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A Drama and a History

by J. A. Jensen

Pub Date: Sept. 30th, 2017
ISBN: 978-1-5496-5935-5
Publisher: Time Tunnel Media

In this debut play, Jensen dramatizes the efforts of a real-life American Zionist to bring the United States into World War I as part of a plan to secure British support for a Jewish state.

In 1903, Horace Kallen, a Princeton University senior and protégé of American philosopher William James, is committed to the cause of Zionism—the establishment of a Jewish homeland in British-held Palestine. Many immigrant Jews, including the Silesian-born Kallen, have become successful in France, the United Kingdom, and the United States, but as an increasing number of impoverished Jews flee oppression in czarist Russia, public opinion in the West regarding their immigration is beginning to sour. With the help of his mentor, famed attorney Louis Brandeis, Kallen builds a network of prominent American Jews committed to the establishment of a Jewish Palestine. When World War I breaks out, an opportunity arises. Chaim Weizmann, a British chemist and Zionist, offers a proposition to Sir Mark Sykes, a British official: If the Zionists in the United States can bring America into the war on the side of the British, then the British could reward them with a Jewish state in Palestine: “We have connections to President Wilson’s closest advisors….We also have some friends in the American press,” Weizmann claims. “If the American newspapers were to sell the war to the public… President Wilson would be more inclined to enter the war.” This plan doesn’t please all Zionists, and it’s not the only secret plan that’s underway to try to secure a Jewish state, but it proves to be the best opportunity for Kallen to achieve his goal. One question remains: Will he put his adopted country at risk in order to achieve something—Israel—that hasn’t existed for millennia? Jensen seeks to dramatize the relatively obscure titular event, but the fact that it overlaps with a highly significant historical period means that he’s able to include a number of famous figures among the dramatis personae. In addition to Brandeis, readers encounter U.S. Ambassador to the Ottoman Empire Henry Morgenthau Sr., British Foreign Secretary Arthur Balfour, and U.S. President Woodrow Wilson. As a result, the author largely achieves his goal of presenting the era’s diversity of opinion regarding the potential future of the Jewish people: “Some of the anti-Zionists in the United States say that the ancient land of Israel is gone forever….They say that America is the new Zion,” Brandeis says at one point. The play’s scenes involve a large amount of exposition, and the work as a whole often seems aimed more at providing education than entertainment. However, Jensen manages to keep the play engaging. Two characters are particularly well-drawn: Kallen, who may be new to many readers, and Brandeis, who’s well-known but not often dramatized. Even if readers are familiar with the general sweep of this work’s history, many won’t know the specifics of its particular incidents—and they’ll likely be curious to see how they play out.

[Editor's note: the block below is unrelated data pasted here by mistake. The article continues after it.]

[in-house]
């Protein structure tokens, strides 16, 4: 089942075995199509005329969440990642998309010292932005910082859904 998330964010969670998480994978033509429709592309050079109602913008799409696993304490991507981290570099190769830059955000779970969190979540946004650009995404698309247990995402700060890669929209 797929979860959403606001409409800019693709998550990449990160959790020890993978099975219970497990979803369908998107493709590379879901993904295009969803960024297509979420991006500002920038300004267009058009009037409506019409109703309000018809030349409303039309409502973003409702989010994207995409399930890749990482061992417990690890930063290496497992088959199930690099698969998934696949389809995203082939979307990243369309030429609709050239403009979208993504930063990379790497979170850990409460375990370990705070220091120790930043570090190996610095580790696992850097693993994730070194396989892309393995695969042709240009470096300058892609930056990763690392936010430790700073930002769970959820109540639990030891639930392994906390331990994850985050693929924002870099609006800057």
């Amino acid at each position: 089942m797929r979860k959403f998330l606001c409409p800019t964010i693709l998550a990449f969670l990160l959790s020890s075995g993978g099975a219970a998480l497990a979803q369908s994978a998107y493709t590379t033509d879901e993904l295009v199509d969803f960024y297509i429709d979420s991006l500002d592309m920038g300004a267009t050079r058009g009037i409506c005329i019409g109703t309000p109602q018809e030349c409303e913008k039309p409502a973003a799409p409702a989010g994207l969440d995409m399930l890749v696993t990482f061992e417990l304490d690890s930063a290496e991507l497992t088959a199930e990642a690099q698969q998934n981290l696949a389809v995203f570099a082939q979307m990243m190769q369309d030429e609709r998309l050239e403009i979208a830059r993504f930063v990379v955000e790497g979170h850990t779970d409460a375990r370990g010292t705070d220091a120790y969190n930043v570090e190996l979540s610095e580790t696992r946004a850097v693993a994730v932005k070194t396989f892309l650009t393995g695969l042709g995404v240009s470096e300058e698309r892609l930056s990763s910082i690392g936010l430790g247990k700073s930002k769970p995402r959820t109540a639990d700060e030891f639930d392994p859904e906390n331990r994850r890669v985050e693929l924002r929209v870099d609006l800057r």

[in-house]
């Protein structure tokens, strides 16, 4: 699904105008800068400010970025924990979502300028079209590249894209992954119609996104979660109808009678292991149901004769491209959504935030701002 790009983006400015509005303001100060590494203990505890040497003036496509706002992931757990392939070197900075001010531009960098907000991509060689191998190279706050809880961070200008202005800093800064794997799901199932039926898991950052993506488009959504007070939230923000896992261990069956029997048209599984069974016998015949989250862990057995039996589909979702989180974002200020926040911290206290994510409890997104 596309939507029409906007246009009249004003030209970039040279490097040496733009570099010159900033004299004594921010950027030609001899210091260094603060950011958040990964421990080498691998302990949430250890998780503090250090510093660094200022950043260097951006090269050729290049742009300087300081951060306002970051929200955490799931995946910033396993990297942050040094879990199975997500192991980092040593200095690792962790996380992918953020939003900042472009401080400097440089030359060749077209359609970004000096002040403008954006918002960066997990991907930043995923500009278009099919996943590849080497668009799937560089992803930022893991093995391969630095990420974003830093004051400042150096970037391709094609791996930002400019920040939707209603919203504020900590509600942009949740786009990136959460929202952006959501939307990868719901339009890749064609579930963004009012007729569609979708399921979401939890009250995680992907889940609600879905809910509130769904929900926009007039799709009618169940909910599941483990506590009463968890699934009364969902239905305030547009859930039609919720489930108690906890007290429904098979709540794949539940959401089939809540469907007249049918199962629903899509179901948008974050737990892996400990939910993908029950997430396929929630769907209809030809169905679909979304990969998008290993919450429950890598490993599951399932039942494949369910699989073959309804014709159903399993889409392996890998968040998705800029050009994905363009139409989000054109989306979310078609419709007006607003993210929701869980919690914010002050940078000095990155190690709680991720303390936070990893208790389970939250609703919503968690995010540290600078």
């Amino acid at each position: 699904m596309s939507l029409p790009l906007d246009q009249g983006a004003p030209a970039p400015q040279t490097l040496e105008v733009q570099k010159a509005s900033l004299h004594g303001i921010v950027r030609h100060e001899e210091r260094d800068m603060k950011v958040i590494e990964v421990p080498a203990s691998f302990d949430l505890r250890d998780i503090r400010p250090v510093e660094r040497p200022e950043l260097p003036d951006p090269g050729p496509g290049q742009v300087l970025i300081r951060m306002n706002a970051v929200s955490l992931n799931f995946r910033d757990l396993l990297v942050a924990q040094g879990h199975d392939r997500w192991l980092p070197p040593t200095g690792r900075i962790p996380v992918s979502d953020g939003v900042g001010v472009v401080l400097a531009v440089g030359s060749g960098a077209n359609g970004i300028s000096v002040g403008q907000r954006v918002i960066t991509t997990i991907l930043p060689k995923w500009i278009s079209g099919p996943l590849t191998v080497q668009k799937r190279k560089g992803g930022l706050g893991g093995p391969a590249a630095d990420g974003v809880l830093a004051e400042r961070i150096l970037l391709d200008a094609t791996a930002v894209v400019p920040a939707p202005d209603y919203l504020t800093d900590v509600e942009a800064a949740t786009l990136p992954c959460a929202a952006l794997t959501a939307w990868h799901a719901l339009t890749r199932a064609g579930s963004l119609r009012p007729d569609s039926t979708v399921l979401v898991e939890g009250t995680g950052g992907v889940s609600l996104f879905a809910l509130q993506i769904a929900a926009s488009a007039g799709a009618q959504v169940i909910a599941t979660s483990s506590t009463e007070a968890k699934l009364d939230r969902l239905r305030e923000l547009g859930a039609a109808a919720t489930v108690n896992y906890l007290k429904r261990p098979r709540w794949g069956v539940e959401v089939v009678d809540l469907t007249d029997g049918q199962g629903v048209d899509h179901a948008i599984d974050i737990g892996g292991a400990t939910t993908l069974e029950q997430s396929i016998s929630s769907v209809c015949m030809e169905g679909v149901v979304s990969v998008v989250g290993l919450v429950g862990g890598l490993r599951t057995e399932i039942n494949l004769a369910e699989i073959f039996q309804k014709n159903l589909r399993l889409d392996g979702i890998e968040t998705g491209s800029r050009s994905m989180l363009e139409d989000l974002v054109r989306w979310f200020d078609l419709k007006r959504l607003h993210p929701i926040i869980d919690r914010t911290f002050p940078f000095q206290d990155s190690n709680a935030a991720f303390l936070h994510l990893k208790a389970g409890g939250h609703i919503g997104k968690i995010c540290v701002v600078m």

An informative drama about an important chapter of Zionism.